Whenever a director goes to make a classical movie that he holds dear to his heart the results are always abysmal. Shutter Island had all the makings of a masterpiece, a strong performance by Di Caprio and competent (if a bit unspectacular) support by Mark Ruffallo and Ben Kinsley. In the back drop of an eerie island sufficiently scary to provide an emotional landscape. The only thing that went awry was that the director, in all of his genius took himself and the story just too seriously. What emerges is a self indulgent and almost psychedelic story of a man’s battle against his inner demons. The Movie drags on for more than two hours and you got to watch it to believe me—and I don’t suggest you do. If the ghosts untimely and not so scary entrance and exit of spirits and really ugly creatures make you wish you were dead or worse; the monotones of Di Caprio’s deceased wife repeatedly making unwarranted, uninvited and unnecessary addition will defiantly bring out the worst in you.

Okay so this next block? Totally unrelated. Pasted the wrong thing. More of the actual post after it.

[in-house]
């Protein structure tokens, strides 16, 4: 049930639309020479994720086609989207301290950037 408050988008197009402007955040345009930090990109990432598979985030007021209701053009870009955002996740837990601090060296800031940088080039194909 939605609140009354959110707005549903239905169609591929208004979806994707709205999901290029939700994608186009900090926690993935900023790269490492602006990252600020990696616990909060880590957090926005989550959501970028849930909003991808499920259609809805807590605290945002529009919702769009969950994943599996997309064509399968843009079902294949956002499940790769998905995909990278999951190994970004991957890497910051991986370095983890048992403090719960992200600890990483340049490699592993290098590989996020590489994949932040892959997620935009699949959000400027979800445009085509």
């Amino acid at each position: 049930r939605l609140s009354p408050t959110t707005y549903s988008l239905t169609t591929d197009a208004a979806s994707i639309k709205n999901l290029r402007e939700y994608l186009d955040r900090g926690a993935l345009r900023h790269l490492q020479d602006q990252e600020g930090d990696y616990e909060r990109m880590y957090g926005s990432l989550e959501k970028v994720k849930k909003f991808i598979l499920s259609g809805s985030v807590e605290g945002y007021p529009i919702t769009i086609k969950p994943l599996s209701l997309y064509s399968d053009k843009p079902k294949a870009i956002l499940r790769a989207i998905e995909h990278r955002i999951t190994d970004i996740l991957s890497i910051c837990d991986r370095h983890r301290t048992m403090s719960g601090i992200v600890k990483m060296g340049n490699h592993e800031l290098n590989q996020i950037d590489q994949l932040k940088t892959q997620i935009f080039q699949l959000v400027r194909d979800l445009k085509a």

It is unfortunate that Martin Scorsese failed to realize that sometimes less is more. Every single derivative has to be bludgeoned into the innocent unsuspecting audience. Like an extremely B grade action movie, when a fight scene will not end with one kick to the groin unless the poor victim is smashed to a pulp after he had stood up braving to fight the initial vicious assault, the films mini climaxes keep on piling up to a fairly timid climax.
Scorsese needs to reflect (and probably repent) for this abomination. It would a pity if he is remembered by Shutter Island and Gangs of New York rather than Taxi and Good Fellas.
It was crap and I wanted my two hours back.